It now looks highly likely that Senate Foreign Relations Committee Chairman Bob Corker will fall short of a 67 veto-proof majority on the current draft of his “Iran Nuclear Agreement Review Act of 2015,” which is slated for a mark-up next Tuesday.
*** The indications are that the Senate support for the bill – as currently written – is stalled at no more than 63 votes, with all 54 Republicans but only nine Democrats now in favor. Despite one of those supporters being New York Senator Chuck Schumer, the Democratic Minority Leader heir-apparent, Senate Democrats are rallying around the White House to either seek substantial amendments to the bill or to provide enough nays in a Senate floor vote to keep the bill from winning a veto-proof majority. ***
*** The informal whip count means that the bill is unlikely to become law before June, which could have slowed the momentum towards a final agreement between Iran and the “P5+1” group comprising the US, UK, France, Germany, Russia, and China, to limit Iran’s nuclear capabilities. If the final terms are agreed to by the self-imposed June deadline, the economic and financial sanctions against Iran would be lifted in due course, freeing up Iranian oil to enter into an already glutted crude oil market (see SGH 3/31/15, “Iran: A ‘Framework’ that Matters to Oil”). ***
*** Despite the probable setback to the Corker bill, partisan political passions are only likely to deepen on the back of the nuclear deal with Iran, and the demands for a Senate say on the Iran deal and the outright efforts to derail the Iran agreement may threaten to disrupt the Hill’s return to “regular order” by spilling over into the FY 2016 appropriations process. Key spending bills could be held up with possible de-funding riders or future amendments imposing new sanctions on Iran that could lead to renewed political stand-offs and the risks of a government shutdown. ***
Amendments in Mark-up
As currently drafted by the Senate Foreign Relations Committee Chairman, Republican Bob Corker of Tennessee, the “Iran Nuclear Agreement Review Act of 2015” has three main components: it would require President Obama to submit any comprehensive agreement between Iran and the “P5+1” group to a congressional review within five days; it would prohibit suspension of US Congressional sanctions on Iran for 60 days to allow for the review, and; the bill would allow for Congressional oversight of Iranian compliance.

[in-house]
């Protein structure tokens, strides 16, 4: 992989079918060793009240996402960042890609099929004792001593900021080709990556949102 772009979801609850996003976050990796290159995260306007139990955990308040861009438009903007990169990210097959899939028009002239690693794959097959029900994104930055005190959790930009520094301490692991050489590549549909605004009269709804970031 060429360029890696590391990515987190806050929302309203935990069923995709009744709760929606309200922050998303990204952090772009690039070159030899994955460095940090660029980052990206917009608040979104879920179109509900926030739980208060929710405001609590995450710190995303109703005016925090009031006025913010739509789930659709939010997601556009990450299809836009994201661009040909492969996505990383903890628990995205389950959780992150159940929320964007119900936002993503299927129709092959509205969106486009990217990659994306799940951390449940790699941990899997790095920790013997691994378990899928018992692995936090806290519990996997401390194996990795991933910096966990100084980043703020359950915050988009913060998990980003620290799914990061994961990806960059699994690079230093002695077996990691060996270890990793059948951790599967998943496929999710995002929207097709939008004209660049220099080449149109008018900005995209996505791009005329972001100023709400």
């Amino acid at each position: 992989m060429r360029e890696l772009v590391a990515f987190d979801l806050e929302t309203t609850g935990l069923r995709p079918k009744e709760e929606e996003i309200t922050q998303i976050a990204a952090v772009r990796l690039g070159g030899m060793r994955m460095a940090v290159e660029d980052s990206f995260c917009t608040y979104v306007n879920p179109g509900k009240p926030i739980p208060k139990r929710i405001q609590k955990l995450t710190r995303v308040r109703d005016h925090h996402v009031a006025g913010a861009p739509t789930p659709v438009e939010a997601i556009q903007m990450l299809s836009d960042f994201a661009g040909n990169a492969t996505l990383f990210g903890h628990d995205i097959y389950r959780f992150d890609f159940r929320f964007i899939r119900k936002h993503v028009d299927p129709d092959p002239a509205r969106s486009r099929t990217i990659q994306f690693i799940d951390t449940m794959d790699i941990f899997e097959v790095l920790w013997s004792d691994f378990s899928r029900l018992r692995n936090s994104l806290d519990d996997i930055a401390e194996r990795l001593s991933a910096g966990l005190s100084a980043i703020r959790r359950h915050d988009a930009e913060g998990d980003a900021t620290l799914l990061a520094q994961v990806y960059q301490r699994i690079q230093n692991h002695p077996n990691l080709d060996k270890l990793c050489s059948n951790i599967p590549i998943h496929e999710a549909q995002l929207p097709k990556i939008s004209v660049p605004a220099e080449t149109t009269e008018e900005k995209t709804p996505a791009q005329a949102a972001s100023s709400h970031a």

It also contains what the White House asserts is essentially a “poison pill” clause requiring the Obama Administration to certify that Iran no longer supports terrorism.
Committee Chairman Corker has indicated he would be open to making changes to the legislative language to win over four more Democrats if amendments are offered to the bill during the scheduled mark-up beginning next Tuesday. Several Democratic members of the Foreign Relations Committee have already indicated they will indeed introduce amendments.
One of the likely amendments on Tuesday if Chairman Corker proceeds with the bill mark-up as planned, will be to delete the terrorism language, which Corker is likely to consider. Another amendment is likely to seek adjustments in the sanctions language so the President could remove the US-imposed sanctions against Iran before Congress completes its review and approval of the deal, and another will propose a substantially shortened 60 day review period.
All those amendments are likely to face fierce objections from the Republican majority on the Committee, but without them, there will be Democratic Senator defectors, and it now looks highly unlikely Corker will be able to obtain a veto proof majority, which means the White House will simply veto the bill if it comes to the President’s desk.